Breaking Stereotypes: Are Jewish people Cheap?

I was watching the tv series “Community” and it just so happened that I tuned into an episode that had the most original (and racist) joke of all time. A character on the show, Pierce Hawthorne, a bigoted, 60 year old millionaire played by comedy legend Chevy Chase says “Why do Jews wear a Yumika? Well it’s simple, half a hat, it’s cheaper.” So that got me thinking, are Jewish people really cheap and where in the world did this offensive stereotype originate? Well we know where these stereotypes caught steam. Jews were depicted as greedy “scheming merchants” because well obviously the Nazi’s were jealous of their success. And obviously greedy merchants are cheap. (Source:

Community’s pierce hawthorne

As you can imagine I fired up my computer and started to do some research. Using some of the facts and figures I learned, I hope to shed some light on this popularly held belief. What should I use as a measuring stick though? What statistics can I look at to prove a certain ethnic/religious group isn’t cheap? Total market spending? If I used that as a measuring stick that would not be very convincing. I mean, if you spend your money willy nilly, you are stupid. And I’d rather be called cheap than stupid.

So what is CHEAP? I am sure when the word is used against Jewish people it means STINGY. Ok, now we have a working definition. Let’s see how the Merriam Webster dictionary defines Stingy:

 not generous or liberal : sparing or scant in using, giving, or spending <stingy with the salt> <stingy employee benefits>

Perfect. Now that we are talking about stinginess, we can easily use a few facts and figures to prove a certain group is not stingy or not generous or liberal with their money. Generosity can be measured in terms of charitable givings and as you would expect, I took a look at a few statistics regarding charity donations in the last 10 years.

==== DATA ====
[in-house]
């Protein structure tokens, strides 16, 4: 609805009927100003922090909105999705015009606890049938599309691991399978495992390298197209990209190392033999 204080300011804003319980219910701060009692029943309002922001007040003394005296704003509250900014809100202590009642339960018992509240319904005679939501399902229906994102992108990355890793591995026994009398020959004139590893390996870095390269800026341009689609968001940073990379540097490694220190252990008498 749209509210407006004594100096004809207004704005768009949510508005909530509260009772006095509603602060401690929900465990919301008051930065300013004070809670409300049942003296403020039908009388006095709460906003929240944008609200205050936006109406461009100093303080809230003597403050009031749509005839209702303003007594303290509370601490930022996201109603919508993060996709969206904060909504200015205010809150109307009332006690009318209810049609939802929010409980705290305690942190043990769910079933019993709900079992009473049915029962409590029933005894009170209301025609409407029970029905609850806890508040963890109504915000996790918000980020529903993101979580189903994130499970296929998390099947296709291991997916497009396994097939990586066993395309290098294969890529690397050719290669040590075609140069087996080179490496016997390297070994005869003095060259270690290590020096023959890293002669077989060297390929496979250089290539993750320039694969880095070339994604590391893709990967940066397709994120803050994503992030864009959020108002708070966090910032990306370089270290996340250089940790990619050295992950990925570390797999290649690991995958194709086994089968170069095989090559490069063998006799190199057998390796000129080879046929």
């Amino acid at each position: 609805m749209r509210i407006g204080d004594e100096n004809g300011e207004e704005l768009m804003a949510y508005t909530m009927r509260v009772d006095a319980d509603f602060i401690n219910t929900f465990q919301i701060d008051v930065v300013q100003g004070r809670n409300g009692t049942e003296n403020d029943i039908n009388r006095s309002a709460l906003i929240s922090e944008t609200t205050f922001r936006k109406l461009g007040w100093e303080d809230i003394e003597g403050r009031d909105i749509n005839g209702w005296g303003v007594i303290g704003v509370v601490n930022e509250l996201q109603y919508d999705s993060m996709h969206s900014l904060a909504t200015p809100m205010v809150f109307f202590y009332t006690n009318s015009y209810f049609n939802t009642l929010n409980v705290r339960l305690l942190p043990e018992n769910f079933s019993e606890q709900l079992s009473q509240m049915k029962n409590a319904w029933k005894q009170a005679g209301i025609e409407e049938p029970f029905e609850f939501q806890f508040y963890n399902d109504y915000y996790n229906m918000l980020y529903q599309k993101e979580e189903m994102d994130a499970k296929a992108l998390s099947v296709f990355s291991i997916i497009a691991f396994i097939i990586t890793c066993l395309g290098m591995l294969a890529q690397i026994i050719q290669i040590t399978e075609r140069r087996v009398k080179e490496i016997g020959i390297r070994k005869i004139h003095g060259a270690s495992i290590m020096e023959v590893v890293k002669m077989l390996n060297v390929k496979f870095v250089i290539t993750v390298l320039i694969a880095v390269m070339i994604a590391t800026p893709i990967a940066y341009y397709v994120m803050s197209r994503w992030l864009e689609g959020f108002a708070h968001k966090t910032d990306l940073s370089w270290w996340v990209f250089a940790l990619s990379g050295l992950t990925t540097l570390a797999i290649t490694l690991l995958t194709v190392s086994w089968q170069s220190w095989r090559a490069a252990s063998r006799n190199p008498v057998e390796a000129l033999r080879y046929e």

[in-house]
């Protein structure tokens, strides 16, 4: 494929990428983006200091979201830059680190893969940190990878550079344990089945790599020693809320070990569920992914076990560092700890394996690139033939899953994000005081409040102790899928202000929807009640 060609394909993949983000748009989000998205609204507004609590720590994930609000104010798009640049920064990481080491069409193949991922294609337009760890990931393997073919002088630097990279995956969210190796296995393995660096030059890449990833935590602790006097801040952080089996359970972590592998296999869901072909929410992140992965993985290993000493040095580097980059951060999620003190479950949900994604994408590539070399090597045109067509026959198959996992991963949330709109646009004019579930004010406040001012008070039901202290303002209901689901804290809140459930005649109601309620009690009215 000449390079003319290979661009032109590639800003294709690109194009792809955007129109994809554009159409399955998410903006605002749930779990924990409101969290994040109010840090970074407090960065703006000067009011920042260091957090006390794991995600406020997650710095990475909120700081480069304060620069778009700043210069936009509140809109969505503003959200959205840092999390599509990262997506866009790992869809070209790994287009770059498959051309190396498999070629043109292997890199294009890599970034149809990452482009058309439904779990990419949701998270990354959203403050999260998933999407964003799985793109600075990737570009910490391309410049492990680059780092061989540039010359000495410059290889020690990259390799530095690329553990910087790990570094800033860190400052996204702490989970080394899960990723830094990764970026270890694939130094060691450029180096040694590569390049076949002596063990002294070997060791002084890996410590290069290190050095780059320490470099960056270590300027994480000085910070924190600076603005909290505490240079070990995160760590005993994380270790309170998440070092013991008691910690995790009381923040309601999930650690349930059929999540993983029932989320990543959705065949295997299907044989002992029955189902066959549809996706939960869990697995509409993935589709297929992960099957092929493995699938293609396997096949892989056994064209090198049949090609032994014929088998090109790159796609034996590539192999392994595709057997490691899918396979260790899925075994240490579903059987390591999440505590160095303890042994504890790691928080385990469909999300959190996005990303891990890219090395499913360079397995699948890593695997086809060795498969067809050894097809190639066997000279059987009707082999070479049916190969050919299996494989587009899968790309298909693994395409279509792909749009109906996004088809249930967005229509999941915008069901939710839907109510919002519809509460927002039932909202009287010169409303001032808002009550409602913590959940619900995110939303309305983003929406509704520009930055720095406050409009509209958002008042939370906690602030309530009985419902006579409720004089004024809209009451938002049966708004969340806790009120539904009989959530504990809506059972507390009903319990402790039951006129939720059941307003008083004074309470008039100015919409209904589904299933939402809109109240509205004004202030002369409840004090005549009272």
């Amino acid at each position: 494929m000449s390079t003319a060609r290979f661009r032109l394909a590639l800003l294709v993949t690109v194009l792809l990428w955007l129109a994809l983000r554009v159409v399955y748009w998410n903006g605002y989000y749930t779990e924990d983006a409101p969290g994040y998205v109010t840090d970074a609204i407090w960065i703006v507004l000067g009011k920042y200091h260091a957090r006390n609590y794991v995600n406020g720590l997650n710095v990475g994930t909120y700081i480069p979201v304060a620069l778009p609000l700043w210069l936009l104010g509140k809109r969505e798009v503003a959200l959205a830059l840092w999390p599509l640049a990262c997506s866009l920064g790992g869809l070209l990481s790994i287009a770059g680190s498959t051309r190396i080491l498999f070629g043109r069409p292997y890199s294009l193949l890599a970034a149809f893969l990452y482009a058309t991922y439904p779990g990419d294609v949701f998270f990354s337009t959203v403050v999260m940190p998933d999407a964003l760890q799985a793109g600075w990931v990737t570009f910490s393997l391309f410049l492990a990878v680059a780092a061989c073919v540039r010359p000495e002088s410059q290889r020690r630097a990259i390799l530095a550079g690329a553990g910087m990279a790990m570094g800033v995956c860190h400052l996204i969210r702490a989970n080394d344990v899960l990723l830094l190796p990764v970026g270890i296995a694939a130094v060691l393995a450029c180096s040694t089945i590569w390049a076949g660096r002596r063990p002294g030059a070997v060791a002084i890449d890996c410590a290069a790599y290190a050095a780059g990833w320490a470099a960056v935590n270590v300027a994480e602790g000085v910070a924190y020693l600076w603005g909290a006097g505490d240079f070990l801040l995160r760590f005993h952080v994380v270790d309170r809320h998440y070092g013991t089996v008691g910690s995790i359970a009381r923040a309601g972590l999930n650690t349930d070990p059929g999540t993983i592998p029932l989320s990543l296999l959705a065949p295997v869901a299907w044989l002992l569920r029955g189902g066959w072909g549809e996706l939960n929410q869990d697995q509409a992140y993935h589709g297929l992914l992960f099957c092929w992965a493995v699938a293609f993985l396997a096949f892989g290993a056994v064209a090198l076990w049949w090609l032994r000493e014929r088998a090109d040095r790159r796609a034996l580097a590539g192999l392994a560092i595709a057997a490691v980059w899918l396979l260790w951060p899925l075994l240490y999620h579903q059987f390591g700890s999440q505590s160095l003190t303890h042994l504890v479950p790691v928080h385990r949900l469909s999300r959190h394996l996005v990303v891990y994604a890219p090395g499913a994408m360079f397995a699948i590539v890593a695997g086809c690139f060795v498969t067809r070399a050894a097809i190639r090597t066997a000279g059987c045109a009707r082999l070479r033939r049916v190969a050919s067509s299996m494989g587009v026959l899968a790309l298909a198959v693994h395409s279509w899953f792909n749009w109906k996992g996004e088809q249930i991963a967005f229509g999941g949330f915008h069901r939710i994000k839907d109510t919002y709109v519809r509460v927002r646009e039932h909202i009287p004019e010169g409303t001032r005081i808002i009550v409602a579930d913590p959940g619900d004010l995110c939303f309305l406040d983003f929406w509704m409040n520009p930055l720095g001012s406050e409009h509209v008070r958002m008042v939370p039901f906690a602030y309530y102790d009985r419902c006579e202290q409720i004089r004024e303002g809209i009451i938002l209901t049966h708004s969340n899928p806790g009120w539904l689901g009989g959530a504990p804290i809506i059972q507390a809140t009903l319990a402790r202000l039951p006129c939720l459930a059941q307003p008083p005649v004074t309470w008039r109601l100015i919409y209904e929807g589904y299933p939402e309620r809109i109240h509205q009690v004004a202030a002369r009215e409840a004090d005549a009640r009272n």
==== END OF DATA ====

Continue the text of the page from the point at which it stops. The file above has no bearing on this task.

Here are my findings:

First, being affiliated with a religious group drastically increases your chances of giving to charity. In the US for example, red states, i.e republican states with heavy church presences dominated charitable givings in 2012-2013. For example

The Chronicle of Philanthropy found that the South gives roughly 5.2% of its discretionary income to charity


Ok so far so good. From here on, it would make sense to search for which particular religious group dominates in giving to charity . And here I am looking at the figures in the United States because Jewish people are one of the most affluent groups in the country. Here again I was surprised with the figures. I did not believe the stereotype in the first place but I did not expect Jewish Americans to be #1 in the alms race. Now mind you, the total charity donations in the US is NOT a small number. The average household contributed $2,213 to charity in 2012 and over 65% of households give to charity(Source: That is a LOT of money. So when we say Jewish Americans are #1 in donating to charity, that speaks volumes.

a tzedakah or charity pouch

According to Pacific Standard magazine, a recent study showed:

Jewish families in the U.S. are more likely than their christian counterparts to contribute to charities focusing on providing basic necessities.


Wait, I’m not done yet. Jewish families are more likely to give but are also more likely to give larger amounts according to economist Mark Ottoni-Wilhelm. These figures are based on data from 2001, 2003 and 2005 and you can read the full article here:

So are Jewish people cheap? CERTAINLY NOT. 



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